Wedding signs are a cute, easy way to personalize your ceremony and reception décor. Plus, they’re immensely helpful—you can use the signs to welcome guests, give them directions to the various festivities, clue them in on the bar and dinner menu, or simply reassure them that they’ve come to the right place.If you’re hosting a destination or tropical-themed wedding—or simply love the outdoors—we’re fans of this recent trend of incorporating fresh leaves as wedding signage.
Schoolboy Jude Percival almost died in a horror bike crash when a pal accidentally cutting in front of him sent him flying over his handlebars. The 12-year-old suffered a bleed on the brain because he refused to wear a helmet due to the ‘stigma’ the safety items are ‘uncool’. Two months on Jude has made a remarkable recovery, and the youngster has now received a potentially life-saving gift, the Mirror reports.
With thanks to Reddit’s LGBT Library. Text summaries from Wikipedia. Dr. Andreas Vlachopoulos, a specialist in prehistoric archaeology, made a discovery on the Greek island of Astypalaia. The graffiti dates back to the 5th and 6th centuries B.C. Two carvings have so far been discovered. Both are chiseled into slabs of dolomite limestone. The first features two penises beneath the name “Dion” and is believed to be from the 5th century B.C.
Muck Rack makes it simple to find people, tweets, or articles that mention any name, keyword, company, hashtag etc. We've compiled this guide to help you make the most of your search.
Selecting a term
Start searching tweets, articles from media outlets, articles mentioned in tweets, journalists'
names, titles and bios with some suggested searches:
Companies or Topics (e.g. iPhone, Microsoft)
Phrases (e.g. "cloud computing") — use quotes to keep the terms together
Twitter handles (e.g. @username) — returns those who have mentioned or replied to
Names (e.g. "David Pogue")
Hashtags (e.g. #sxsw, #london2012)
Bio details (e.g. vegan, Olympics, father)
Muck Rack's Advanced Search allows for many boolean operators.
Find results that mention multiple specified terms, use AND or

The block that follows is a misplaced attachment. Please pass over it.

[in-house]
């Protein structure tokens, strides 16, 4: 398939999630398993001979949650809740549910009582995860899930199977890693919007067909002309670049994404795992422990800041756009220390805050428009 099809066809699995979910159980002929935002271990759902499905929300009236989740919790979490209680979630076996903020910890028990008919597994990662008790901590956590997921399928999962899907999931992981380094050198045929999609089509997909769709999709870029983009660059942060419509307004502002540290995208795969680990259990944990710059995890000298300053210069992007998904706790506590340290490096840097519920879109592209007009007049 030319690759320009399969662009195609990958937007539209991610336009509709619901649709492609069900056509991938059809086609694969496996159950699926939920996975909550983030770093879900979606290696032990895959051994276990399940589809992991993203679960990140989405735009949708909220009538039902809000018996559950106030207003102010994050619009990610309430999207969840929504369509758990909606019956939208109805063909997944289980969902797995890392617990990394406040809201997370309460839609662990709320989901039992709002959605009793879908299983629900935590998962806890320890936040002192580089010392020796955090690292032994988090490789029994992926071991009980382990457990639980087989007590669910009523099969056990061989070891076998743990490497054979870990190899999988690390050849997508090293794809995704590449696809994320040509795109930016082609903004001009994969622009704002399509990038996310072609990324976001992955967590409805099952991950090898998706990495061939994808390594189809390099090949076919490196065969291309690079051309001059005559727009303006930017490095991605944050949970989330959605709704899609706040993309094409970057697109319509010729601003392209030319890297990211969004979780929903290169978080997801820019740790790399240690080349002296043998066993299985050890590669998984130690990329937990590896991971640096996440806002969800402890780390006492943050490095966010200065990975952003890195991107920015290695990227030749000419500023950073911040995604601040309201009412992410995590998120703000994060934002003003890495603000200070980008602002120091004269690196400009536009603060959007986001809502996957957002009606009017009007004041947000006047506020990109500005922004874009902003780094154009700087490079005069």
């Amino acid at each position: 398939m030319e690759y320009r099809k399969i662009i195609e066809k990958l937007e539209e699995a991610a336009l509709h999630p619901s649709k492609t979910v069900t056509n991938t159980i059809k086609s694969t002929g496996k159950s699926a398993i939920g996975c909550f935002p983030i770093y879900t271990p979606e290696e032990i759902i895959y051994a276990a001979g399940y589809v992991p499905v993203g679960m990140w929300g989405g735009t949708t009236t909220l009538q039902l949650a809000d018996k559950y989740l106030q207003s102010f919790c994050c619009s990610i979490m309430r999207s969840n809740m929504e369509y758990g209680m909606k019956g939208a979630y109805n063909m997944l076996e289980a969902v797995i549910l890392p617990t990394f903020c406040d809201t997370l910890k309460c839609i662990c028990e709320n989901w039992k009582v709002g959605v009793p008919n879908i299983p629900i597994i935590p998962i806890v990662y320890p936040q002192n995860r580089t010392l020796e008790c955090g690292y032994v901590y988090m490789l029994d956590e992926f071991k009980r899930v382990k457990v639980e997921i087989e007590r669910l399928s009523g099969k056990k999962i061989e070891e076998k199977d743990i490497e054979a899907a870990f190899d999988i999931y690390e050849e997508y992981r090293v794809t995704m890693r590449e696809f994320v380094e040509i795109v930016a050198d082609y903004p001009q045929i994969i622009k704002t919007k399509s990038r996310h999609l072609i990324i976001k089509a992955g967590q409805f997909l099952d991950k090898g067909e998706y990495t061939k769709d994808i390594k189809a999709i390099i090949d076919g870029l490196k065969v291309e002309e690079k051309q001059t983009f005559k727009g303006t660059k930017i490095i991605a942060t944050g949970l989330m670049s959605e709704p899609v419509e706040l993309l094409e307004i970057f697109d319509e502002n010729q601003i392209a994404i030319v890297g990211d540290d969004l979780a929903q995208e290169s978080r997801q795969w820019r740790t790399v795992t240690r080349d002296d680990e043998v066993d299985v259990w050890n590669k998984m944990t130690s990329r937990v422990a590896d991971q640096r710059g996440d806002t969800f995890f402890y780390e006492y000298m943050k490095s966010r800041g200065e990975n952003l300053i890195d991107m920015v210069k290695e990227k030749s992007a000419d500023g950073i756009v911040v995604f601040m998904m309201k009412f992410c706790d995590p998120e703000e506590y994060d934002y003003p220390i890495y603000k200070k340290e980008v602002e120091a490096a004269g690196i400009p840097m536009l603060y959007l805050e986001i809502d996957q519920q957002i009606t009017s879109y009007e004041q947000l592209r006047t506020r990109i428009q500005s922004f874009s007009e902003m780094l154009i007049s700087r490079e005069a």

+. For example, ensure each result contains both Elon Musk and Mark Zuckerberg by
searching Obama AND Romney or Obama + Romney.
Use the operators OR or , to broaden your search when you'd like either of
multiple terms to appear in results. (This is the default behavior of our search when no operators
are used.) For example, search for democrat OR republican to find results that refer to
Democrats and/or Republicans.
Use NOT or - to subtract results from your search. For
example, searching Disney will yield results about the Walt Disney Company as well as Walt Disney
World Resort. To exclude mentions of Disney World, search for Disney -World or Disney
When using one of these operators with a phrase, enclose it in quotation marks. For example, you can
find results about smartphones excluding Apple's iPhone 4S by searching smartphone -"iPhone
Exact case matching or punctuation
If you're searching for a brand name or keyword that relies on specific punctuation marks or capitalization, you can
find results that match your exact query by adding matchcase: before the keyword you're searching for, like matchcase:E*TRADE .
Use parentheses to separate multiple
boolean phrases. For example, to find journalists talking about having fun in Disney World or
Disneyland, search for ("disney world" OR disneyland) AND fun.
An asterisk can be used to search for any variation of a root word truncated by the asterisk. For example, searching for admin* will return results for administrator, administration, administer, administered, etc.
A near operator is an AND operator where you can control the distance between the words. You can vary the distance the near operation uses by adding a forward slash and number (between 0-99) such as strawberries NEAR/10 "whipped cream", which means the strawberries must exist within 10 words of "whipped cream".